“Her dissection of Wilson’s political beliefs, particularly his anti-abortion stance, isn’t just sharp commentary on polarization, identity, and power in the U.S. It’s also a poignant examination of what happens when we deny ourselves the ability to love and be loved.” 

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Amy Bradfield Douglass

Questions loom over the future of police lineups — 

Australia’s Flinders University announced that a review of studies on eyewitness identification in criminal cases resulted in revised and new recommendations for setting up identifications, in the hope of avoiding false or faulty evidence.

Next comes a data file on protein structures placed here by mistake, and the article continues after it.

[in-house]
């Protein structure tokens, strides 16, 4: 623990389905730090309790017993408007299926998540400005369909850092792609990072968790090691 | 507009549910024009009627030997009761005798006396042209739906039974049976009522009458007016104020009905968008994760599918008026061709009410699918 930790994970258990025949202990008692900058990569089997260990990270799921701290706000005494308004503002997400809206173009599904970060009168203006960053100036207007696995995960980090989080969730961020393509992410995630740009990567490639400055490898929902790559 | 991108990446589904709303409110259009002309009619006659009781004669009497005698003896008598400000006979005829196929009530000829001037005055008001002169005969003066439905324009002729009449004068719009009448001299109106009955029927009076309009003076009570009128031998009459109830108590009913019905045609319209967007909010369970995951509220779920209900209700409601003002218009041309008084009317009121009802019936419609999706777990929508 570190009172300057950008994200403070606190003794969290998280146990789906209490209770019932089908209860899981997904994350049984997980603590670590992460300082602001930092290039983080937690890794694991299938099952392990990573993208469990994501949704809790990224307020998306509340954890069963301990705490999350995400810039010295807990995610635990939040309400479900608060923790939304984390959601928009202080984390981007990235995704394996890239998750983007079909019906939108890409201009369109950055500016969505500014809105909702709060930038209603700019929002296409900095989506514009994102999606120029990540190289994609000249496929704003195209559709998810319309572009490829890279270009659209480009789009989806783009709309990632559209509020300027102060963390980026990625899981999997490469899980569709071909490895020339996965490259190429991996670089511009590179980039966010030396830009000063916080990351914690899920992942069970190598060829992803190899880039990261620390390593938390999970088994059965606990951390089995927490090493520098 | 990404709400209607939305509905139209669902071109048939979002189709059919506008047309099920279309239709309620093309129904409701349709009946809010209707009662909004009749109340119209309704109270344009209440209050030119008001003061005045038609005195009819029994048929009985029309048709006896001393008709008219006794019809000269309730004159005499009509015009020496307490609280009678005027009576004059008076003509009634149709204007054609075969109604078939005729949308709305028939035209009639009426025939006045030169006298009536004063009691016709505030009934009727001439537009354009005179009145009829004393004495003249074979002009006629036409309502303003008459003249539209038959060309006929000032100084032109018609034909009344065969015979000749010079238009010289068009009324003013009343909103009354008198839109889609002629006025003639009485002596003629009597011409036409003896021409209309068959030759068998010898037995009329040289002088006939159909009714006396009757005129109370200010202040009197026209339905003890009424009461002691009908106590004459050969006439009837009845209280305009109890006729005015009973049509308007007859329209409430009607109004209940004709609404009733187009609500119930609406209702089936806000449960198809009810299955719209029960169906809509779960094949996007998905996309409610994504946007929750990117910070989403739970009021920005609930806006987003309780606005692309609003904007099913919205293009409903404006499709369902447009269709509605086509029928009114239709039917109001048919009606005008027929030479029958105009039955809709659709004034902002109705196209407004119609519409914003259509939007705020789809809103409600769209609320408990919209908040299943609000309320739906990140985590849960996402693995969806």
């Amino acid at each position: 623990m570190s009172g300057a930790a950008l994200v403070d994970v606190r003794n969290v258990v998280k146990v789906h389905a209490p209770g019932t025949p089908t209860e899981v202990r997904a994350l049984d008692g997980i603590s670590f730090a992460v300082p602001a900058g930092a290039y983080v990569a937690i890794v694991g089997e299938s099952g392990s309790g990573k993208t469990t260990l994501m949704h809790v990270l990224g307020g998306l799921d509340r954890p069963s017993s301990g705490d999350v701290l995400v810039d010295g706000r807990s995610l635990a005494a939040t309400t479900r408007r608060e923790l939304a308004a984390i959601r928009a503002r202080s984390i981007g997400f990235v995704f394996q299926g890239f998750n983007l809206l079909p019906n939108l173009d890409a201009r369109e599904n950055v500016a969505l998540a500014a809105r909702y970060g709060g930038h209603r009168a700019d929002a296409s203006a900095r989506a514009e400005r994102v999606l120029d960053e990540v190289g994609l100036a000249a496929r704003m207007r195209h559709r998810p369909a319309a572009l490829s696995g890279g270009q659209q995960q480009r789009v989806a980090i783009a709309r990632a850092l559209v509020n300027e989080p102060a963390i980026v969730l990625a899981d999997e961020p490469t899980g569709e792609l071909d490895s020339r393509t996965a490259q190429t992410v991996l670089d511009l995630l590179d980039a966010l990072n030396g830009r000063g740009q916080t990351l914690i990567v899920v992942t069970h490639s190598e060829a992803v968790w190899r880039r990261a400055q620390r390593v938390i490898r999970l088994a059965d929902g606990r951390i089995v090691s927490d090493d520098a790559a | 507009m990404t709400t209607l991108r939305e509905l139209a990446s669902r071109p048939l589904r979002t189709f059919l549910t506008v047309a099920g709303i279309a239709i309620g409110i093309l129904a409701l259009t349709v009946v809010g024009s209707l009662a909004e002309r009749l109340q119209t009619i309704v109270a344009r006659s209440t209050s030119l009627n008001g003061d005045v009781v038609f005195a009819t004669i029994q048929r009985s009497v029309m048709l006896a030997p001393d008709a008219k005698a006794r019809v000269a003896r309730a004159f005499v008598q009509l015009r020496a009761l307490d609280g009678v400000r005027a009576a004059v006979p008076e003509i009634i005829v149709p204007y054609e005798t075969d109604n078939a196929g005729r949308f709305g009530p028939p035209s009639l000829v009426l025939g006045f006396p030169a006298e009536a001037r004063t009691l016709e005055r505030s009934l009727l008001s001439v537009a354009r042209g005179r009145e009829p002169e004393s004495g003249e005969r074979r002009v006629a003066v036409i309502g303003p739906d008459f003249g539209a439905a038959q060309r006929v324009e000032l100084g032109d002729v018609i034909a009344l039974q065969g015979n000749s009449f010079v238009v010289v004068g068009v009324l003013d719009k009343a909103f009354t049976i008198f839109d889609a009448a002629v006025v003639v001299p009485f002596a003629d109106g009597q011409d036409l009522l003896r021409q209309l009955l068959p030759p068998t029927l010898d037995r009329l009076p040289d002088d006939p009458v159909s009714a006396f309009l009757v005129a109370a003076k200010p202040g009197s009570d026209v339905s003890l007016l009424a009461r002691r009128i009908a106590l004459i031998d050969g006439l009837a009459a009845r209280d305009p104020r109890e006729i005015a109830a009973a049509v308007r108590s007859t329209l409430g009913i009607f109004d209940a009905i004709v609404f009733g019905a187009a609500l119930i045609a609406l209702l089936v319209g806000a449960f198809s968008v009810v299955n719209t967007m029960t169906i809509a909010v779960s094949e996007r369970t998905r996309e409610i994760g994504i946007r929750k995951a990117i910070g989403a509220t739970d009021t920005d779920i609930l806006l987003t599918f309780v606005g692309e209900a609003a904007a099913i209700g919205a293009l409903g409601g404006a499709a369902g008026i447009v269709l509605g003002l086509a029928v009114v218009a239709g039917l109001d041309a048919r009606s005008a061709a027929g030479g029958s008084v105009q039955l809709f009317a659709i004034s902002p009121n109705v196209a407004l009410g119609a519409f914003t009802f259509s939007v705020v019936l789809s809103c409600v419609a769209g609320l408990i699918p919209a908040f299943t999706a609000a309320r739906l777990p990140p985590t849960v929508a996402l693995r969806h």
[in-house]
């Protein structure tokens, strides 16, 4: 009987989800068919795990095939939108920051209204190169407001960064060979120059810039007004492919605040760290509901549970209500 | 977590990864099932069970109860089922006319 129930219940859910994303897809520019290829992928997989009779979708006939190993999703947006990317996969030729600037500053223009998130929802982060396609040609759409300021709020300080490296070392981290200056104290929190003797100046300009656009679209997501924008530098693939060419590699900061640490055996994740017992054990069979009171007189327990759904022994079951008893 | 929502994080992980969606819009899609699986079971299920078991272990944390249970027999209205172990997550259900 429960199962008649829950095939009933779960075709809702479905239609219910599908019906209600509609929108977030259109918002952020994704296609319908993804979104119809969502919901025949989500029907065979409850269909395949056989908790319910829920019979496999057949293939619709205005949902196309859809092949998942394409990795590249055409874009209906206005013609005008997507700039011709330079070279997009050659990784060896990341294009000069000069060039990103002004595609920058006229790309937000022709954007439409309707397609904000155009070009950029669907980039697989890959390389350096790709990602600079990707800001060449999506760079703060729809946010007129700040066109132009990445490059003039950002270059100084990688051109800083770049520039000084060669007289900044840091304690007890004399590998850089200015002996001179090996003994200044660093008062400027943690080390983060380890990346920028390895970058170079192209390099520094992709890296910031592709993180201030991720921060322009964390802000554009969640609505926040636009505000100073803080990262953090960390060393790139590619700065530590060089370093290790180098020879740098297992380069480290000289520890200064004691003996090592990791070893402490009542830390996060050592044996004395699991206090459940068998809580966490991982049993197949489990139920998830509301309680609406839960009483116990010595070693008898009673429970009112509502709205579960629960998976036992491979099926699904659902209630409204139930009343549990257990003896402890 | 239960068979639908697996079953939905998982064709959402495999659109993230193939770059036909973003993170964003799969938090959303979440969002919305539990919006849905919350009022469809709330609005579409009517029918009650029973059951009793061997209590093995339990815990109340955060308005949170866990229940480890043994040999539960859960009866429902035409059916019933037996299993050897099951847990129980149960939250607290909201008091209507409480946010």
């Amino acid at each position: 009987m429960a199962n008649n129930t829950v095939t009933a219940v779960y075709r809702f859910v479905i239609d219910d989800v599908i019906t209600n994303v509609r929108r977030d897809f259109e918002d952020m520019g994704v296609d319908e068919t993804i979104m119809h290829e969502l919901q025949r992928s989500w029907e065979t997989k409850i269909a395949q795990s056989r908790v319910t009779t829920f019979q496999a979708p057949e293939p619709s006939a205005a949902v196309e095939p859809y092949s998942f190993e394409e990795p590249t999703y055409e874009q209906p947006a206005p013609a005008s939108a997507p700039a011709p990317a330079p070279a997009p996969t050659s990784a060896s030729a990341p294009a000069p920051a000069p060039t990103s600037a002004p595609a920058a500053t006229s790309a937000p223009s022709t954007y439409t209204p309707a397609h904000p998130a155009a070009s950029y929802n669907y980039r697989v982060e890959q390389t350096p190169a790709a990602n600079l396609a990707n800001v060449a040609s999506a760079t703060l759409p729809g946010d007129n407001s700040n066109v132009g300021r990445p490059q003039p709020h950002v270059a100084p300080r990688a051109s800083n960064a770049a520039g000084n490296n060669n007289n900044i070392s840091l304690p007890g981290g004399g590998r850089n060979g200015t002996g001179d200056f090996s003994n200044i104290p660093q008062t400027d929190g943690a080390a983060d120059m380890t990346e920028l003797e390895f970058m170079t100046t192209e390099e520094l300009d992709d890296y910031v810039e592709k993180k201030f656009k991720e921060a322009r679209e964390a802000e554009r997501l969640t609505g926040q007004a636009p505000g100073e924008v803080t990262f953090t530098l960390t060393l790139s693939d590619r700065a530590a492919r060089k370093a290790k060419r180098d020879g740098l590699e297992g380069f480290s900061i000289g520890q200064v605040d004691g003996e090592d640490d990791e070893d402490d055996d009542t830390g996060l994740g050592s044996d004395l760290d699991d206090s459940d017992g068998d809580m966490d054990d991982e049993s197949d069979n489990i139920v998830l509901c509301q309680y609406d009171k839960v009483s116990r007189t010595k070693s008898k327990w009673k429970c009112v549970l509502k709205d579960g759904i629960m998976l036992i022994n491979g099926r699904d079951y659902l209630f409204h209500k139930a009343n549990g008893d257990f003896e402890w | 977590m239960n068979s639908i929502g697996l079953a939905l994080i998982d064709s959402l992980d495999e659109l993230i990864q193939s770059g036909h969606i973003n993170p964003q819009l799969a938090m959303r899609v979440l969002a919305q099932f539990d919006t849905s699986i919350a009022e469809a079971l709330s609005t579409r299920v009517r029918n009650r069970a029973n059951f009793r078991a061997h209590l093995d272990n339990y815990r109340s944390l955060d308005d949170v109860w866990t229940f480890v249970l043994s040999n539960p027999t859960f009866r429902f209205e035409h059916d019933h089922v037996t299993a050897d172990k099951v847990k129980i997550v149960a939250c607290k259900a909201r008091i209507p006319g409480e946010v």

A day in the life of Pettengill Hall, featuring staff, faculty and students engaged in learning, studying, and working, with both internal and external images.

Amy Douglass teaches “Psychology and Law,” G12
Professor of Psychology Amy Bradfield Douglass teaches a course on psychology and the law in January 2019. (Phyllis Graber Jensen/Bates College)

Professor of Psychology Amy Bradfield Douglass was part of the team that modified four existing recommendations and created five more, including recording lineups on video and having police put in writing the reasons behind suspecting someone of a crime. 

The review led one of the co-authors, Flinders’ Neil Brewer, to write a paper advocating for getting rid of traditional lineups altogether. 

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Emily Kane

How to raise feminist boys — The Week

For The Week, Claire Gillespie wrote about her own, often-difficult, efforts to raise her two boys to accept and promote gender equality.